The government has reversed the new policy that seeks to curb the use of vehicles by officials, a decision that was supposed to help the government save hundreds of millions spent on the operations of the vehicles.
Finance Minister Amadou Sanneh, who pushed for the cuts that could save some D300 million is now facing a new challenge from some bureaucrats that have taken up a new crusade to have the decision that was approved by President Barrow and the Parliament reversed.
Sanneh’s Finance Ministry in a statement of state TV said they have suspended the decision, which would have seen ministers and senior officials given only one government vehicle. It would have also seen government vehicles parked after working hours and only used for official purposes.
“They ran into some resistance from entrenched bureaucrats that stand to lose their cherished official cars but the cabinet and subsequently Parliament saw the prudence in this reallocation of resources in an era of belt-tightening and rebuilding and enacted the proposal as part of the Budget Act,” said political activist and government supporter, Karamba Touray.
“Austerity is critical to rebuilding our shattered economy and any attempt to avoid or delay tough but necessary decisions will jeopardize our fragile economy and undermine donor and development partner confidence as well as certainty in investor perceptions.”
The new policy provided transport allowance for workers that did not have vehicles as well as set up a D60 million loan facility for them to purchase vehicles, a move that will stop the government from buying expensive vehicles to people having affordable means of transportation.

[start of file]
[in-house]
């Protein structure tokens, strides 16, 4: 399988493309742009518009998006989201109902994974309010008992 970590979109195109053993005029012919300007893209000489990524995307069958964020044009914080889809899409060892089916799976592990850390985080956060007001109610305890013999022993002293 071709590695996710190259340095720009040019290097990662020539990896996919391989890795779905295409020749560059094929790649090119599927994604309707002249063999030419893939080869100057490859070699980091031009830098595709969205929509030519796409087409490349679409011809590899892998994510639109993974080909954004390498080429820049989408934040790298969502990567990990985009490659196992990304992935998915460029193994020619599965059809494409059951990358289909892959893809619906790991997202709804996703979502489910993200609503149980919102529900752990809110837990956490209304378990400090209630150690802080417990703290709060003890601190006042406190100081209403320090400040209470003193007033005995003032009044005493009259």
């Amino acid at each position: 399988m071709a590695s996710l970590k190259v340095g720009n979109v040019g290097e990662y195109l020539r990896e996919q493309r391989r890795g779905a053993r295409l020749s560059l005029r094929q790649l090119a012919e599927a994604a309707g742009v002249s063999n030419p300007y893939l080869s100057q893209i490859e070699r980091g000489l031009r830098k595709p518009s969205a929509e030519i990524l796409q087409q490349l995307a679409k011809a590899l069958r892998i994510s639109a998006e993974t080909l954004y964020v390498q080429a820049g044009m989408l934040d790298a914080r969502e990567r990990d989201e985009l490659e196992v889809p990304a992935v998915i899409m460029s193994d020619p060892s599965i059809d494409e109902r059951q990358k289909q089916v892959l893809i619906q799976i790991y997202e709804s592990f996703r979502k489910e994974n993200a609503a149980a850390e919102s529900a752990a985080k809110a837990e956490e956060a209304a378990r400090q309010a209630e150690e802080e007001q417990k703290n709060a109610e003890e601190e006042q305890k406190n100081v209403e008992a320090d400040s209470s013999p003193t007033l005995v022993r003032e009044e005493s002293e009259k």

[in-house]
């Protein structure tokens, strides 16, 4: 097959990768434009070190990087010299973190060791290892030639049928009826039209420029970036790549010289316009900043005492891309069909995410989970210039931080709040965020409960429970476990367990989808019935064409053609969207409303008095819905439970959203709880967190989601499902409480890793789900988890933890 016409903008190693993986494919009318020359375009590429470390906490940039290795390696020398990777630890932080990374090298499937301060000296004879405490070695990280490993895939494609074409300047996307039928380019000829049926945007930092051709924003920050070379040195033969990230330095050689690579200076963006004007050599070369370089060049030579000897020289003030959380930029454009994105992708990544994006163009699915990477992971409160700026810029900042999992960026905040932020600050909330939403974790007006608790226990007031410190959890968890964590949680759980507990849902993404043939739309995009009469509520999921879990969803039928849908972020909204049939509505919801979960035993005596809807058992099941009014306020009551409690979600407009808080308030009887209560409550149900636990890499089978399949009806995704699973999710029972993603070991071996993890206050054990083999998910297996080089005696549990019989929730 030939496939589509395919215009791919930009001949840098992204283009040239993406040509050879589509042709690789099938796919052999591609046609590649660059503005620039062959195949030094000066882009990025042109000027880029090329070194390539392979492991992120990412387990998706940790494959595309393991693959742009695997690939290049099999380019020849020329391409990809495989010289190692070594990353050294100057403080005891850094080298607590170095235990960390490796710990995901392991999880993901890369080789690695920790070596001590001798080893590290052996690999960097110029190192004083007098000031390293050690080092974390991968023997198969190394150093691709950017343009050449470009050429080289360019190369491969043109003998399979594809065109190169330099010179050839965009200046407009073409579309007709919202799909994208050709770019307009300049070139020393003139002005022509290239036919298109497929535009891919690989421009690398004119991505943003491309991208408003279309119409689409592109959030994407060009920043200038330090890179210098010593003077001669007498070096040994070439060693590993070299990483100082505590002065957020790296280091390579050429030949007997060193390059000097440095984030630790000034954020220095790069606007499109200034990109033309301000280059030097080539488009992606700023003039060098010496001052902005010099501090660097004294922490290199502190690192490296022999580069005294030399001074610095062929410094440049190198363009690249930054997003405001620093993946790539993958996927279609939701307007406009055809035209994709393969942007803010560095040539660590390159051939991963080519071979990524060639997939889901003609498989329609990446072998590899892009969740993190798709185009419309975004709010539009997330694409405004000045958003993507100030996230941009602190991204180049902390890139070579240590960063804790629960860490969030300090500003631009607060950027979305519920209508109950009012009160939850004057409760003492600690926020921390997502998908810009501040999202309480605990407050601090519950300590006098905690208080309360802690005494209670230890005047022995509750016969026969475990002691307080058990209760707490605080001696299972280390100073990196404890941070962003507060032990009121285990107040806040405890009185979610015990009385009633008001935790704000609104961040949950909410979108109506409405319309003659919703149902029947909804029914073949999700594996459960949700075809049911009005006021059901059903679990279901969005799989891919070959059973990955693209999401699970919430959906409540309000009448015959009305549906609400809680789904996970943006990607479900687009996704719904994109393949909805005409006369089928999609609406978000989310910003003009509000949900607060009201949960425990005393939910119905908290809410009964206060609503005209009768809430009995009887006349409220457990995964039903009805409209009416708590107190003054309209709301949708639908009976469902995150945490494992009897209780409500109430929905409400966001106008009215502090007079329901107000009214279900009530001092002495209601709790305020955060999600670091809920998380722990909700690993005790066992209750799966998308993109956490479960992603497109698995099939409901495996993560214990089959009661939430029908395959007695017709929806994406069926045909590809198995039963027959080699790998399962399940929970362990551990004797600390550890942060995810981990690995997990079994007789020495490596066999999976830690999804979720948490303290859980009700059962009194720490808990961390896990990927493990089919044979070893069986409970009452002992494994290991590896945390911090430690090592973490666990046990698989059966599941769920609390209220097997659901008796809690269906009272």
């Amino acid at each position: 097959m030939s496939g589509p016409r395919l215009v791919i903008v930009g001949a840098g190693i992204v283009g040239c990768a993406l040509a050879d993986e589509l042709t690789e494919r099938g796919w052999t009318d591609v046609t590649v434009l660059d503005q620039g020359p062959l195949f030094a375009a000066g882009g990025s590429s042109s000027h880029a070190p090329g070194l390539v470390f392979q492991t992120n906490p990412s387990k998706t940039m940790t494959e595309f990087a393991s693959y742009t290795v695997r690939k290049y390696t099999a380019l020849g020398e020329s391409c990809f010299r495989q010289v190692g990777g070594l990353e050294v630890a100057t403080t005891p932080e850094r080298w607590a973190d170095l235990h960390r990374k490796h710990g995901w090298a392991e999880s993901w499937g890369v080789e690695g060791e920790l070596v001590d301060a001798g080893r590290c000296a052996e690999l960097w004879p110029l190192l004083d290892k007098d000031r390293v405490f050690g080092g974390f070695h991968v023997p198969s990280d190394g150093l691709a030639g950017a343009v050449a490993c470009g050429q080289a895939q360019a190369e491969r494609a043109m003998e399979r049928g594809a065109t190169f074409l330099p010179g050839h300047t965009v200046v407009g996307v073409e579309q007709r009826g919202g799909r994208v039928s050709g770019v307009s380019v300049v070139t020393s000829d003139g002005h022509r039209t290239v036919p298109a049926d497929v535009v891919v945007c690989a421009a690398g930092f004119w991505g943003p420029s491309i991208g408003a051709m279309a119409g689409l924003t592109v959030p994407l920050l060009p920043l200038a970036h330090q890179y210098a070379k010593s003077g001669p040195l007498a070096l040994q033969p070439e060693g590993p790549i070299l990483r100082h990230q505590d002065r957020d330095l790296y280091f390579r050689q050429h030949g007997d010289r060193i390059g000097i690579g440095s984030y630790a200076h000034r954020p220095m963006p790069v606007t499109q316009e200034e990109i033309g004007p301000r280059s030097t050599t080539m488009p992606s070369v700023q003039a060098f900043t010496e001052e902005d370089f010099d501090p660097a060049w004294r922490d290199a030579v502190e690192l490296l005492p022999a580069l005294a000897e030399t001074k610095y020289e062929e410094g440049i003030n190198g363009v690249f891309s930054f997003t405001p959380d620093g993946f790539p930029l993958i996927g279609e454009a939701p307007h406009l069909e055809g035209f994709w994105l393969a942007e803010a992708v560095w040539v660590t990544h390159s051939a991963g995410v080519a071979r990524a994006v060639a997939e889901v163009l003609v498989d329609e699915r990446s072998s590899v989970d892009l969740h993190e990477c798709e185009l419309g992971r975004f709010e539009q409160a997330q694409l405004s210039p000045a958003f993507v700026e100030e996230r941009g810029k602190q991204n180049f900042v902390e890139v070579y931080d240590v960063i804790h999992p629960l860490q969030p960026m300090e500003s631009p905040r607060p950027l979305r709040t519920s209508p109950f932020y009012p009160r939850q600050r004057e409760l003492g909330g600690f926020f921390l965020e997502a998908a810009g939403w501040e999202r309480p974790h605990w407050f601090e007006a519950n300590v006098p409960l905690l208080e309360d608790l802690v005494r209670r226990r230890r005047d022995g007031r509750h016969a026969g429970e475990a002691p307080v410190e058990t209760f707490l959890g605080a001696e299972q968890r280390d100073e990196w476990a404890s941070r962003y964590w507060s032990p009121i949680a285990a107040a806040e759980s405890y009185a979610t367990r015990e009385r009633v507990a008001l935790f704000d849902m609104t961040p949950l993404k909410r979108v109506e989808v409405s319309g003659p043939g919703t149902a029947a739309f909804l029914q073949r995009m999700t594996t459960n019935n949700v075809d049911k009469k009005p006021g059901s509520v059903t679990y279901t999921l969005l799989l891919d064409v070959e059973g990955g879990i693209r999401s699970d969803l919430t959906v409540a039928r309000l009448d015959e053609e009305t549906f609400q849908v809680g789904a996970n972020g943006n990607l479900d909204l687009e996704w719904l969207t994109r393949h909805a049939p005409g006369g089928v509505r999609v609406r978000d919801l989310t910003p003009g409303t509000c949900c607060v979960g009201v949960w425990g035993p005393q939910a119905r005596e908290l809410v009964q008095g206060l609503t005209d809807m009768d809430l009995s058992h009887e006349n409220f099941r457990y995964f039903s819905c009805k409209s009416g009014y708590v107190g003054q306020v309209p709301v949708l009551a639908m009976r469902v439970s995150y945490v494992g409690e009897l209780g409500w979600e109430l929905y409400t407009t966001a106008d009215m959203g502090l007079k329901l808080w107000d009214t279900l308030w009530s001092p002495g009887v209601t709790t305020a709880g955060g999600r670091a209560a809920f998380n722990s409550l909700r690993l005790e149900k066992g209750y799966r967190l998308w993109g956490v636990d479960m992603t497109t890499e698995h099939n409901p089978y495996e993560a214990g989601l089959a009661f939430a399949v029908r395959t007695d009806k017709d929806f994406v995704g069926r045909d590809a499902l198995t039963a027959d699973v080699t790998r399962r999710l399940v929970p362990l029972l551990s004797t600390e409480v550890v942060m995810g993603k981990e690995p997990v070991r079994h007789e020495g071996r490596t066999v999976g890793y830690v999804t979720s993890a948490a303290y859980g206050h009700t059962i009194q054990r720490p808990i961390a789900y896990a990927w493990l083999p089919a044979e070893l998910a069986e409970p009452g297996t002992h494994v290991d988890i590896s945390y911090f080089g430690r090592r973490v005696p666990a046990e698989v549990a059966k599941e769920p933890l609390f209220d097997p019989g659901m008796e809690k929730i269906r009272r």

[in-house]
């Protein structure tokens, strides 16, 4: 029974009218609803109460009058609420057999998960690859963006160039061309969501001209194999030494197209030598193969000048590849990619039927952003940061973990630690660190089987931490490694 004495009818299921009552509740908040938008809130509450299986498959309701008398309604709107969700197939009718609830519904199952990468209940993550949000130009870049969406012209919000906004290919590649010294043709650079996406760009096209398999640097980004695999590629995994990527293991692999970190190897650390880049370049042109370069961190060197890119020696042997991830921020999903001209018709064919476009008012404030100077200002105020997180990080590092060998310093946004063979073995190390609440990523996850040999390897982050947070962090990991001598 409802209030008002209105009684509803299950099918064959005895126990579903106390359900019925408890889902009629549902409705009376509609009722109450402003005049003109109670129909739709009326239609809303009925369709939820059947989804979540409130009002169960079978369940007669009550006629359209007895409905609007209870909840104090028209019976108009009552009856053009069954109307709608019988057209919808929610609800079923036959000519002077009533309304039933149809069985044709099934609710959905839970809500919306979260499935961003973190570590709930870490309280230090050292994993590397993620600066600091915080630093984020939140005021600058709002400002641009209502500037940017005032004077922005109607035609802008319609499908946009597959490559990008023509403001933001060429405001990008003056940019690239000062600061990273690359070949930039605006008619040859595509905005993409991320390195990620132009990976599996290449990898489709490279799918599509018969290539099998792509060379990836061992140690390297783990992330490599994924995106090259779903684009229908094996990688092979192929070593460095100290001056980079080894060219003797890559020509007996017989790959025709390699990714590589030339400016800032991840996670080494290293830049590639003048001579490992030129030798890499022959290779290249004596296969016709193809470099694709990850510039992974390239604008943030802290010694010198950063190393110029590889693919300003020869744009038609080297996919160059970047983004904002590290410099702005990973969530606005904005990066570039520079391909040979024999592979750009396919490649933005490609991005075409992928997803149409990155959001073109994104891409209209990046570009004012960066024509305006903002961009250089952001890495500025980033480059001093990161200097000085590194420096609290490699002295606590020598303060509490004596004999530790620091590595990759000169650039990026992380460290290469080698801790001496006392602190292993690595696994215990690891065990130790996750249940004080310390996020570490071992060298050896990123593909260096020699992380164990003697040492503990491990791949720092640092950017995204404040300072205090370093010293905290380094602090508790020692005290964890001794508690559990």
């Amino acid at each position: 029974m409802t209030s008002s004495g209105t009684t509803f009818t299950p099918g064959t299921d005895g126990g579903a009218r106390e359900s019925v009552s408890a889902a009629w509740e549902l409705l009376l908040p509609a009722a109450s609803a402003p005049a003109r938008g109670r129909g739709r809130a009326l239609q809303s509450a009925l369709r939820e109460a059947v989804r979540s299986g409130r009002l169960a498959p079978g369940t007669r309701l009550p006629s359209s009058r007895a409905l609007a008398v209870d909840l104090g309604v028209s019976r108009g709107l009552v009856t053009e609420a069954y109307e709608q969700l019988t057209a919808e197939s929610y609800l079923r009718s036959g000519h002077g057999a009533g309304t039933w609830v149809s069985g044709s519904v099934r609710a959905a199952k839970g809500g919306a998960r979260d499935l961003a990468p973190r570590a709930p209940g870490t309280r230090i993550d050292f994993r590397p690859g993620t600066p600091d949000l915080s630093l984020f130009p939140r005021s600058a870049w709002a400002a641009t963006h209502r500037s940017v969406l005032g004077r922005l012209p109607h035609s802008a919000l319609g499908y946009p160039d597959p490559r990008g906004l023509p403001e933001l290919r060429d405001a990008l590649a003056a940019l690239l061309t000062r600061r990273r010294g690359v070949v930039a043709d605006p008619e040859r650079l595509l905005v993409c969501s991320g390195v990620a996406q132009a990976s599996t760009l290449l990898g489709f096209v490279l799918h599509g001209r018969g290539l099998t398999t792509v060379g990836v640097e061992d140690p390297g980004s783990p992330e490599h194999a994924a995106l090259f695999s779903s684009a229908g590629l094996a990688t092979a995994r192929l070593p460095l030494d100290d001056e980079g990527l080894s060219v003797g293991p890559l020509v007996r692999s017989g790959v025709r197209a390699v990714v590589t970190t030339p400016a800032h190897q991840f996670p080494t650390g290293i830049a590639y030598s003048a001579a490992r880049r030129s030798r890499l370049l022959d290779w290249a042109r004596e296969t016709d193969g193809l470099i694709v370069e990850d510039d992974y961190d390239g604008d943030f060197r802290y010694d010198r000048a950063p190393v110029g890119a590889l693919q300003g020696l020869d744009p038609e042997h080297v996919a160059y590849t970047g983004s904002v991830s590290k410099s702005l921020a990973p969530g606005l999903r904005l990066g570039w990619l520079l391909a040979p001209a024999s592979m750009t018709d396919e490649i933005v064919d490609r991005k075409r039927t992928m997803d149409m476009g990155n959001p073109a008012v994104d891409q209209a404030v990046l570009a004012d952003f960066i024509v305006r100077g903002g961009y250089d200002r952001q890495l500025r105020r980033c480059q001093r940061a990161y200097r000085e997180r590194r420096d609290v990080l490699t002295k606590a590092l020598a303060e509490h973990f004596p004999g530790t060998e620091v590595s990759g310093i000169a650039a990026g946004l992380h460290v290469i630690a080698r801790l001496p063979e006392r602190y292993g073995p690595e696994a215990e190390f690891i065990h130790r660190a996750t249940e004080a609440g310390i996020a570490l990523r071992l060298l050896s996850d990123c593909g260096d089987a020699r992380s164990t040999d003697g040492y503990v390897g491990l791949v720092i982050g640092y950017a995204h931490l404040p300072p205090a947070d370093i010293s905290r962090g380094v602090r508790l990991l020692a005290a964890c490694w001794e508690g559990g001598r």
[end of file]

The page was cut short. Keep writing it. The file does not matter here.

To then abruptly suspend a policy so critical to the budget even before any attempt at implementation without explanation is strange and not consonant with what many expect of this government.
Touray and many others are now hoping that a carefully prepared and approved public policy will be implemented as intended without delay.
“The government should come up with a plausible explanation as to why the policy implementation is suspended. In good governance, hard decisions, especially which are aimed at austerity measures matter. This government is beginning to be seen as a toothless dog,” said Sanna Jawara.
President Adama Barrow slashed more than D400 million from his own executive budget to help save money, shortly after coming to power. He also restricted air travel for senior officials, banning them from flying business class.
Gambia’s development partners, especially the World Bank and the European Union had to come to the country’s aid, inject more than 120 million into the economy to inject life into it following its near-insolvency by the erstwhile regime of ex-leader Yahya Jammeh.